On Wednesday, August 5, 2020, Frisco ISD released their “2020 Fall Athletic Plan for Parents & Community.” In the plan, Frisco ISD publicized more information regarding the athletic calendar, stating that fall high school sports may conduct tryouts, strength and conditioning workouts and skills training from August 3-12, with off-season sports starting their tryouts and conditioning training on August 13. Fall sports may officially start practices on September 7. In regard to middle school sports, all workouts will be conducted virtually from August 17 until September 2. On September 8, on-campus practices may begin for in-season and off-season sports. The “2020 Fall Athletic Plan for Parents & Community” was composed with support from the Frisco ISD Athletic Administration, High School and Middle School Campus Principals, High School Campus Coordinators, Frisco ISD’s Licensed Athletic Trainers and the guidelines provided by TEA and UIL. The district also released the main goals of the athletic department, which are to limit the risk of exposure by maintaining social distancing throughout all athletic activities that will take place on the different campuses, as well as emphasizing proper hygiene, such as using hand sanitizer and washing hands before, during and after activities. Athletes will also be required to wear facemasks when not actively competing. The different athletic departments will also implement enhanced routine cleaning and sanitization of all equipment and facilities, as well as establish health-screening processes for student athletes and staff.
As Frisco ISD has emphasized, the health and safety of all staff, students and the community is at the forefront and of upmost priority for the district. There are many safety protocols in place for strength and conditioning workouts and sport-specific instruction, in addition to the requirements that all coaches, instructors and students are to wear face coverings when checking in, getting ready for an activity and leaving workouts. However, even with all of the safeguards and procedures in place, there is still the real possibility that students and coaches might contract COVID-19. Recently, Frisco ISD made headlines when a student athlete tested positive for COVID-19. On June 15, WFAA news reported that a student who participated in strength and conditioning workouts at Lebanon Trail High School had subsequently tested positive for the virus. The student reportedly had been exposed to the virus by a family member and got tested before showing symptoms. In response, Frisco ISD sent letters to the families that had students who had participated in the workouts with the student who contracted the virus. In accordance to UIL guidelines, all the students who participated in the workout group with the student who tested positive were advised to self-isolate for two weeks and could not attend any additional workouts until completing the 14-day self-isolation. Furthermore, the following days’ strength and conditioning and skills sessions were suspended to allow the staff to clean and disinfect the school’s athletic facilities with hospital-grade disinfectant products.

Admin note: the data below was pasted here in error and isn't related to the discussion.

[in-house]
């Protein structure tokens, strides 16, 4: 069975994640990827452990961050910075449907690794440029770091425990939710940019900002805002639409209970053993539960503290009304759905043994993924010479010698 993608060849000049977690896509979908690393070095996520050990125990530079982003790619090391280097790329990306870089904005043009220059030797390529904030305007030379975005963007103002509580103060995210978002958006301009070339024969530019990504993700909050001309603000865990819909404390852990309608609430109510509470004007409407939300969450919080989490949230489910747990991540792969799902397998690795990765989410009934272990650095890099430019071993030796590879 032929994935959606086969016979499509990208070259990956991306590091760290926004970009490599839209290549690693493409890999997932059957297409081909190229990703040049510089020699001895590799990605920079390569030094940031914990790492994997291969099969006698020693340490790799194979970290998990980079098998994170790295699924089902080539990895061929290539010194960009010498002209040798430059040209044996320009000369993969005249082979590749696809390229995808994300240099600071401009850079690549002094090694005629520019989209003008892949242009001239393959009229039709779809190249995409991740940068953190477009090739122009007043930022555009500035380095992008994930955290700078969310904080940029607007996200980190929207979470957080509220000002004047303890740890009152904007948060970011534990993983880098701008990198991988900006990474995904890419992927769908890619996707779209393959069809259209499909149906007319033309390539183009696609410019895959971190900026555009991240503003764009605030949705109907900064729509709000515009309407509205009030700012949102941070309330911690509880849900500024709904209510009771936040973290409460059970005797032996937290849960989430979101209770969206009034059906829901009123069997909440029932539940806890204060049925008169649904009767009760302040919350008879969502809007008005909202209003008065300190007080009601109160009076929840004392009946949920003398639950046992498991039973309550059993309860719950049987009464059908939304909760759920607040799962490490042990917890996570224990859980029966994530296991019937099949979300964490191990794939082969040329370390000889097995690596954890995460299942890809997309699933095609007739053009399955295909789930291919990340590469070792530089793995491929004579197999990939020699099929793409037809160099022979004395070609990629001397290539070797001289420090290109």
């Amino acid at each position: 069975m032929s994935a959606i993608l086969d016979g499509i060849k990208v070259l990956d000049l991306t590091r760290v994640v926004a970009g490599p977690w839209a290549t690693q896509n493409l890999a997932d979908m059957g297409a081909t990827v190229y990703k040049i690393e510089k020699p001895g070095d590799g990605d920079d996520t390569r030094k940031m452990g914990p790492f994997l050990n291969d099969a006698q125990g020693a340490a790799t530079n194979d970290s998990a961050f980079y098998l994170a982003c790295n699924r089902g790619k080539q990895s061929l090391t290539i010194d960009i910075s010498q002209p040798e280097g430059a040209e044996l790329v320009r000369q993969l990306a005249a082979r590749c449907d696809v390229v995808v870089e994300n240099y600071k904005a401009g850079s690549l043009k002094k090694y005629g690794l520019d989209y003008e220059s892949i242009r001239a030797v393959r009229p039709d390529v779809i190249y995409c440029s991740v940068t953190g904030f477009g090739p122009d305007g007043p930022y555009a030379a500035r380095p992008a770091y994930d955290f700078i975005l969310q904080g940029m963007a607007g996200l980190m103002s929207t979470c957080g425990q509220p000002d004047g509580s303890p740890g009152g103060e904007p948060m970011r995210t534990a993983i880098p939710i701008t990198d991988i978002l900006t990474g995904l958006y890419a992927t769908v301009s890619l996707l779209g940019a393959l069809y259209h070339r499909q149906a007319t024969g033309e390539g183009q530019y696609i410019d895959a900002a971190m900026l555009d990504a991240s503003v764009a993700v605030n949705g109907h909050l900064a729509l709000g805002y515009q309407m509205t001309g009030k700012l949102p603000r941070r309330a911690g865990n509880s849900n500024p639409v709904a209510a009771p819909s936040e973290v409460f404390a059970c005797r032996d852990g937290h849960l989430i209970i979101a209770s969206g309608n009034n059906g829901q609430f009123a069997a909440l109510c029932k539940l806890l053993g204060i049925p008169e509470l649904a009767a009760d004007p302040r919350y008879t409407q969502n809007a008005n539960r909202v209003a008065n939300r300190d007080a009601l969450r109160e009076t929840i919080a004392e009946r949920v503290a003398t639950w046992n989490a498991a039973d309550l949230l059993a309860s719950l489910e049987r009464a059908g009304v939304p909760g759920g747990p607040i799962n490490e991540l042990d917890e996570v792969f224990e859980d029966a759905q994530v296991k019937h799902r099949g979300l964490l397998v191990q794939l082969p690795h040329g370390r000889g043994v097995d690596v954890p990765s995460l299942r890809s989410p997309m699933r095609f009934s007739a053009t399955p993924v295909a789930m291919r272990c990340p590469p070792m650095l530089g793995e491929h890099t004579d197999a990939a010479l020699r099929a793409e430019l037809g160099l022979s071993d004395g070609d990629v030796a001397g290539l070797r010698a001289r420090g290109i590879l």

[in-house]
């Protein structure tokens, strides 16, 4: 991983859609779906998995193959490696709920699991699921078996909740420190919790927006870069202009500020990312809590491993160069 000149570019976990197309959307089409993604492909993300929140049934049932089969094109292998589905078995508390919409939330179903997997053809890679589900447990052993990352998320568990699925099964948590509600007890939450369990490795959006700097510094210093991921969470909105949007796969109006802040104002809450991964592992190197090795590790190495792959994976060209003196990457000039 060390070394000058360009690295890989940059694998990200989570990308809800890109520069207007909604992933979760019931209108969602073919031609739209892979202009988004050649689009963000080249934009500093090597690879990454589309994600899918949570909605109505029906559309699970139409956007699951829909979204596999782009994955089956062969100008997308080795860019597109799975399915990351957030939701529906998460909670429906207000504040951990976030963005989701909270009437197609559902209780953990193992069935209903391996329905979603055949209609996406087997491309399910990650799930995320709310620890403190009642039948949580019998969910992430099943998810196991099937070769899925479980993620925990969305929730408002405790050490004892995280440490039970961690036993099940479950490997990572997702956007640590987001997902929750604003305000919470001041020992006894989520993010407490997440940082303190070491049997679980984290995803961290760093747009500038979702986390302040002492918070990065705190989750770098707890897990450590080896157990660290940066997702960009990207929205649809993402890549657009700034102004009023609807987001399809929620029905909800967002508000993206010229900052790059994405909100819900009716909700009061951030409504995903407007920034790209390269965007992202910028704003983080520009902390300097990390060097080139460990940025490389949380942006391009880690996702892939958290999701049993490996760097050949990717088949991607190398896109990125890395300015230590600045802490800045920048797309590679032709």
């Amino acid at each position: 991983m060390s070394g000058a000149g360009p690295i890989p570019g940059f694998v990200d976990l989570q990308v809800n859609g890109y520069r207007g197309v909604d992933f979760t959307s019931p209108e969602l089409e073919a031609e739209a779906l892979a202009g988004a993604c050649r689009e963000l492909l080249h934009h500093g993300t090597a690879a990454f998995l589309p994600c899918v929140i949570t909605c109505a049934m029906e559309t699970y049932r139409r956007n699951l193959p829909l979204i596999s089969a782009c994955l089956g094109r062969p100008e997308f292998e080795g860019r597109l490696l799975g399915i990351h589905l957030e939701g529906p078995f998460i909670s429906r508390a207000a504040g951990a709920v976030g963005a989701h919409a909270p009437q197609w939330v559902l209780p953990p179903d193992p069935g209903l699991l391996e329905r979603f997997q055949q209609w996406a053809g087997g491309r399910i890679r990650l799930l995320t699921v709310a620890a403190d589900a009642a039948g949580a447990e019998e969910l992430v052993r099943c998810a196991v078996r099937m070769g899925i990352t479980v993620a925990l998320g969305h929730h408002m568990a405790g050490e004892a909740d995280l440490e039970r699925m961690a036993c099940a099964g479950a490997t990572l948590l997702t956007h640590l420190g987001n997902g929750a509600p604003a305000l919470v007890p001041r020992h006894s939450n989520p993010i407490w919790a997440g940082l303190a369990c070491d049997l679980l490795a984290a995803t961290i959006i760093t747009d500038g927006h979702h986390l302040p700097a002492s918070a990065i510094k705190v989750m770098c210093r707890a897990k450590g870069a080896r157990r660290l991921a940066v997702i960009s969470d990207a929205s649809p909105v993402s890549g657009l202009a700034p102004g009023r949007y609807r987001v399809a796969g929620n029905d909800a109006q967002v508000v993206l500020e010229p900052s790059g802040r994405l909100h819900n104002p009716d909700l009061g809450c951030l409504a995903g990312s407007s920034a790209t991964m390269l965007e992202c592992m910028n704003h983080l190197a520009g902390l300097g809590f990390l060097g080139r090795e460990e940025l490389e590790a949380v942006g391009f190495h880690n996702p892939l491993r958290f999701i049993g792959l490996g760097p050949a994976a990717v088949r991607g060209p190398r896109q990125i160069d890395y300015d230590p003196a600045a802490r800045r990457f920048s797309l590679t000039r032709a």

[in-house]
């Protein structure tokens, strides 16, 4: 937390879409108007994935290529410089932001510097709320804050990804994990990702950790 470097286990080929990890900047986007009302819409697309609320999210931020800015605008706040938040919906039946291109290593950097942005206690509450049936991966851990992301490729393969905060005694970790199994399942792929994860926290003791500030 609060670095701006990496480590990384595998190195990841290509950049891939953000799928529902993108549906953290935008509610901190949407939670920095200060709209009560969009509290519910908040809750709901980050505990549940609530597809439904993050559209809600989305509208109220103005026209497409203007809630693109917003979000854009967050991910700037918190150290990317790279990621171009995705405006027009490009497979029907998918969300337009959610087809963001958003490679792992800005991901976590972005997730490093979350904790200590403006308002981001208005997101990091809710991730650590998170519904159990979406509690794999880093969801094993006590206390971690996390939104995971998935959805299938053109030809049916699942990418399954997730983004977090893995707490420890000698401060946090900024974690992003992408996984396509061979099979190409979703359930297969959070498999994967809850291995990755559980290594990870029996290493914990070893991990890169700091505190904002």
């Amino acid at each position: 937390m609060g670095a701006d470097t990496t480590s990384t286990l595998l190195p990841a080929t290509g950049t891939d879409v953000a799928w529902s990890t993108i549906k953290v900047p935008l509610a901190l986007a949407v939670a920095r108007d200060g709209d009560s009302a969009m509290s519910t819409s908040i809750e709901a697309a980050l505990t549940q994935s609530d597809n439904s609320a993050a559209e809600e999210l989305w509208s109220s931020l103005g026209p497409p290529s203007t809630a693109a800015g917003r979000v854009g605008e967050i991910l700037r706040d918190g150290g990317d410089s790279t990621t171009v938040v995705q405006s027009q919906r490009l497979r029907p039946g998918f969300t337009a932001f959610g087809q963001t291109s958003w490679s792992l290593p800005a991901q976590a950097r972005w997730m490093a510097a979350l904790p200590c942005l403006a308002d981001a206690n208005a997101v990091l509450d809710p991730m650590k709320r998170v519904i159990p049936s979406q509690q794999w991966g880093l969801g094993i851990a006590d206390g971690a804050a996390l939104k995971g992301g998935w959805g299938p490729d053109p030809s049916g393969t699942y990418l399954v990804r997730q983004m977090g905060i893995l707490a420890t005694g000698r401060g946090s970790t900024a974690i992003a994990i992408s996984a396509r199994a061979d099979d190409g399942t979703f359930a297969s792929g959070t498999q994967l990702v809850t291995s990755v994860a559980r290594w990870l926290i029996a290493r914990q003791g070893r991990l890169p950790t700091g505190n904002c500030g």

Two other Frisco ISD students became headline news on August 7 when they both tested positive for COVID-19 while attending a cheer camp at Memorial High School with 40 other attendees. Frisco ISD informed the Dallas Morning News that one of the students started feeling ill on the first day of camp and was tested positive that evening. The second student who also tested positive was at a get-together with the first student before the camp took place. The cheer camp was not required and was only scheduled for two days; however, the second day was cancelled because the coach was in close contact with the first student who contracted the virus. Per UIL and TEA guidelines, Frisco ISD informed the families and students who attended the cheer camp of the confirmed COVID-19 case and asked those who were possibly exposed to the virus to self-quarantine for 14 days. COVID-19 prevention procedures were in place during the cheer camp and attendees had to complete a health questionnaire before attending as well as complete additional health screenings.